BETHLEHEM, West Bank — Christians flocking to Bethlehem to celebrate the birth of Jesus have been joined this year by a new kind of pilgrim — British lovers of "street art" coming to worship their hero, Banksy.
Wearing fashionable clothes rather than standard-issue sandals, they are easy to spot outside the Church of the Nativity, where Jesus is believed to have been born. But these visitors are not interested in that Messiah. They are more concerned with an auction of art by Banksy being held in a disused fried chicken restaurant on the other side of Manger Square.
With originals by Banksy, a secretive British artist renowned for quirky graffiti, now commanding astronomical prices, some aficionados have traveled all the way to the Holy Land to get a bargain. The auctioneers are only accepting written bids, which must be submitted in person, before the sale on Christmas Eve.
"The response has been amazing," said Tristan Manco, 41, of the Santa's Ghetto exhibition and sale. "The flight from London gets in about dawn, and when we open at 9 a.m., there are British people already here who have come straight here from the airport."
A 43-year-old self-employed graphic designer from Darlington, Gary Shove, flew over for just two days. "Having to come all this way really strips this art down to what it's all about which, in my opinion, is making you aware of things that you normally would not be aware of," he said. "I had no awareness whatsoever about Bethlehem, where it was, who controlled it, where it stands in the Israel-Palestine question. ... I have had the experience of my life."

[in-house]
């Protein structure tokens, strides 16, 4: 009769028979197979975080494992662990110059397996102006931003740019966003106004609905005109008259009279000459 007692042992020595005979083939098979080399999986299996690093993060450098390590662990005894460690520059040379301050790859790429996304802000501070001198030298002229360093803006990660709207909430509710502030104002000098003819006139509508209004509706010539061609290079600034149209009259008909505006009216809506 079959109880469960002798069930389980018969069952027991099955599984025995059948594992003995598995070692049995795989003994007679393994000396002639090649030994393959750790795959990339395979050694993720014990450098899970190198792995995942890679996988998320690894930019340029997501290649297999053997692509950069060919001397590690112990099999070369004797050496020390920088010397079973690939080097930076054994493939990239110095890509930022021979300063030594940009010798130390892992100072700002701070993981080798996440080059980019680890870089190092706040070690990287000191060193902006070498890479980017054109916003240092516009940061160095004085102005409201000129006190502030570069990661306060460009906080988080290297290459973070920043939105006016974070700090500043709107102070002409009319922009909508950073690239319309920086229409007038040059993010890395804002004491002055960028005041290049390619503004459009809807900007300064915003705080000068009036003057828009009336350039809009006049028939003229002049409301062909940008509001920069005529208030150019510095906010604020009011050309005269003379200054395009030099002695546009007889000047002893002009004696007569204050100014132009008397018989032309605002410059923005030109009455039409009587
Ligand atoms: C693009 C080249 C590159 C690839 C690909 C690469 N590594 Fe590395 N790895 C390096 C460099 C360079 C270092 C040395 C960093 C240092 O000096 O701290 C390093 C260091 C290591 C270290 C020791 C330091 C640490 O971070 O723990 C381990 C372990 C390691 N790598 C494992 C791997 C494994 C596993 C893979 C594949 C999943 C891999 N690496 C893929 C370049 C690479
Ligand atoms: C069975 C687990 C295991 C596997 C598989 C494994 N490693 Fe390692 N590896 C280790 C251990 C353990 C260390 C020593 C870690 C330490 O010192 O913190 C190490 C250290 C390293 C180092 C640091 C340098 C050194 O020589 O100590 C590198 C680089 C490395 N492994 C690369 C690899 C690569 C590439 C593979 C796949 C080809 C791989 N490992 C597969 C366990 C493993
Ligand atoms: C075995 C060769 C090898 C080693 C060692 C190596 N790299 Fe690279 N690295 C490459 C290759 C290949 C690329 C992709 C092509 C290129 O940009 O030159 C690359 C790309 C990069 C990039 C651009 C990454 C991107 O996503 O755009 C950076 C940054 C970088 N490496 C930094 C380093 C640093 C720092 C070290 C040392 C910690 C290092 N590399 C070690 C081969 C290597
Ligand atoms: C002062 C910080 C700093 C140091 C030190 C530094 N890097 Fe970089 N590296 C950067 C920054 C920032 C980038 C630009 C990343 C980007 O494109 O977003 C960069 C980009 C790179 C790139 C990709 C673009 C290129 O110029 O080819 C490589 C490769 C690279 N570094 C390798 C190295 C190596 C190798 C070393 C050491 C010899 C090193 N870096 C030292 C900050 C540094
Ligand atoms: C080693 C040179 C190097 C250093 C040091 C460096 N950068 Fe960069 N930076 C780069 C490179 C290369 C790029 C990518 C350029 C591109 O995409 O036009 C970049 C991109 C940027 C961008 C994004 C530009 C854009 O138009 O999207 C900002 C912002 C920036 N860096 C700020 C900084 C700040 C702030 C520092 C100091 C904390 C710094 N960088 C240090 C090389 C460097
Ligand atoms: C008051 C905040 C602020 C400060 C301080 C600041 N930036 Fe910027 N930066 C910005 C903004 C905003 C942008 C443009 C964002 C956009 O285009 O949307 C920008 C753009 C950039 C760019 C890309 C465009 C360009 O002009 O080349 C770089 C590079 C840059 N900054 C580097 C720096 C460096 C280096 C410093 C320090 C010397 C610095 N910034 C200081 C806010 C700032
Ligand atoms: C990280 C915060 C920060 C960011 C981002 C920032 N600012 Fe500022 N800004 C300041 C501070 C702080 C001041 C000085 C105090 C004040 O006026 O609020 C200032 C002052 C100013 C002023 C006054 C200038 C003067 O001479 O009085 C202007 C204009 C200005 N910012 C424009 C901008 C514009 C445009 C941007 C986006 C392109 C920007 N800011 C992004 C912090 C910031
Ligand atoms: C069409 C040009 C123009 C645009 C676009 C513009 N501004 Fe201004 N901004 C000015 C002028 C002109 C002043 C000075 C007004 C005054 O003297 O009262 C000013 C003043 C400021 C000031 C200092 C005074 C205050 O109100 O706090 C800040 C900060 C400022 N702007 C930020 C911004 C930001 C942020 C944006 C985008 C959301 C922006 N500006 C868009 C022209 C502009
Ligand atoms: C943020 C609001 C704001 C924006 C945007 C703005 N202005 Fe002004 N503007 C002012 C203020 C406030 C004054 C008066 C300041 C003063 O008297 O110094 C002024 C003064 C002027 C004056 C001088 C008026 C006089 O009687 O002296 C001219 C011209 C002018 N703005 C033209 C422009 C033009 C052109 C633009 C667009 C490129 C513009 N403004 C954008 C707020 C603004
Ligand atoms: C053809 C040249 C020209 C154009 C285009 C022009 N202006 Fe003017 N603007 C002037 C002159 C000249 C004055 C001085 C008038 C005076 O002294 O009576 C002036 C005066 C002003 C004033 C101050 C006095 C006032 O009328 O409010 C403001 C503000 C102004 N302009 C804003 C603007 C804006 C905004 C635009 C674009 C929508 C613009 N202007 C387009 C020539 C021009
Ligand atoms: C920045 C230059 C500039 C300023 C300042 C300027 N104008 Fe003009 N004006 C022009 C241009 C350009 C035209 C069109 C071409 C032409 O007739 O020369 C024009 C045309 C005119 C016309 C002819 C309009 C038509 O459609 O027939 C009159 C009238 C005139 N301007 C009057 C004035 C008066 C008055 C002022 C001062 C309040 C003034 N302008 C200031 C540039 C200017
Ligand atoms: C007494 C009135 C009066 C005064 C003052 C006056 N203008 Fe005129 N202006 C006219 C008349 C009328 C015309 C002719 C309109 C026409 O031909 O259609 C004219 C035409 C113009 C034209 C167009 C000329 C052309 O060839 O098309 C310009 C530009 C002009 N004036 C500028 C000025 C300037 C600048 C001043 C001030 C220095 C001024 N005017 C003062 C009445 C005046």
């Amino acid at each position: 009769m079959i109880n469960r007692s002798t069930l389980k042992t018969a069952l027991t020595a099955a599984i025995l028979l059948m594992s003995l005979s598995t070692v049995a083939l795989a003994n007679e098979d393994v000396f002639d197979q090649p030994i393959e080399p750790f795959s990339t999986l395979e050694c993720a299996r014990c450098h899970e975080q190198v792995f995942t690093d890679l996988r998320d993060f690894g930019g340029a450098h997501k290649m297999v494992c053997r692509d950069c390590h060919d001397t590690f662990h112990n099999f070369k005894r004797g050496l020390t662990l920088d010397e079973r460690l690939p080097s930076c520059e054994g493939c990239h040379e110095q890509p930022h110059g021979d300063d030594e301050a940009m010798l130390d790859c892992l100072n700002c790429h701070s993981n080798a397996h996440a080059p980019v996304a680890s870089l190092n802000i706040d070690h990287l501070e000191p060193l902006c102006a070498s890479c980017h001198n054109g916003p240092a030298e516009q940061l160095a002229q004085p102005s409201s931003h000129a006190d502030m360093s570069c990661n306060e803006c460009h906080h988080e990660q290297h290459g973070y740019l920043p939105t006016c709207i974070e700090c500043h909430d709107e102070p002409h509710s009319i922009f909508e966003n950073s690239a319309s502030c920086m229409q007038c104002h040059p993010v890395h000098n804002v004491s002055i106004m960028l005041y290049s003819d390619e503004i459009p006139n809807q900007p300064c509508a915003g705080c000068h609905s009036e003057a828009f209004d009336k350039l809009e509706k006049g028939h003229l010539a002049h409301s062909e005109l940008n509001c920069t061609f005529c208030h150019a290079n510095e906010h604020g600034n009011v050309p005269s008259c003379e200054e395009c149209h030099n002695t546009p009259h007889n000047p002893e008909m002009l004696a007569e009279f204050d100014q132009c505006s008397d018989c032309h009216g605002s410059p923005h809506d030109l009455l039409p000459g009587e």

Banksy came to Bethlehem three weeks ago to see the show and daub a few walls around town with his take on the Israel-Palestinian Arab issue.
While the al fresco pieces are intended to decay in situ, the items in the sale include paintings, prints, sculptures, and other pieces like a cherub oozing blood after being crushed by a rock.
Written bids worth $500,000 have reportedly been received already. The money will be donated to children's charities in the Palestinian Arab territories.
Famously secretive, Banksy is believed to have only given one newspaper interview, although he has left various clues indicating he is a secondary school dropout from the West Country who was born in or around Bristol in 1974. A recent auction in October earned more than $1 million for 11 pieces, four times the pre-sale estimate.
In a message to the Telegraph relayed by his spokesman, Banksy described his graffiti as "vandalism" and said he was happy it was helping the economy of Bethlehem this Christmas.
"I like the idea vandalism has contributed to the local economy," his message said. "In Britain they always complain graffiti costs the taxpayer millions of pounds, but that's a load of rubbish.
"Graffiti is free. It's painting things gray again that costs all the money."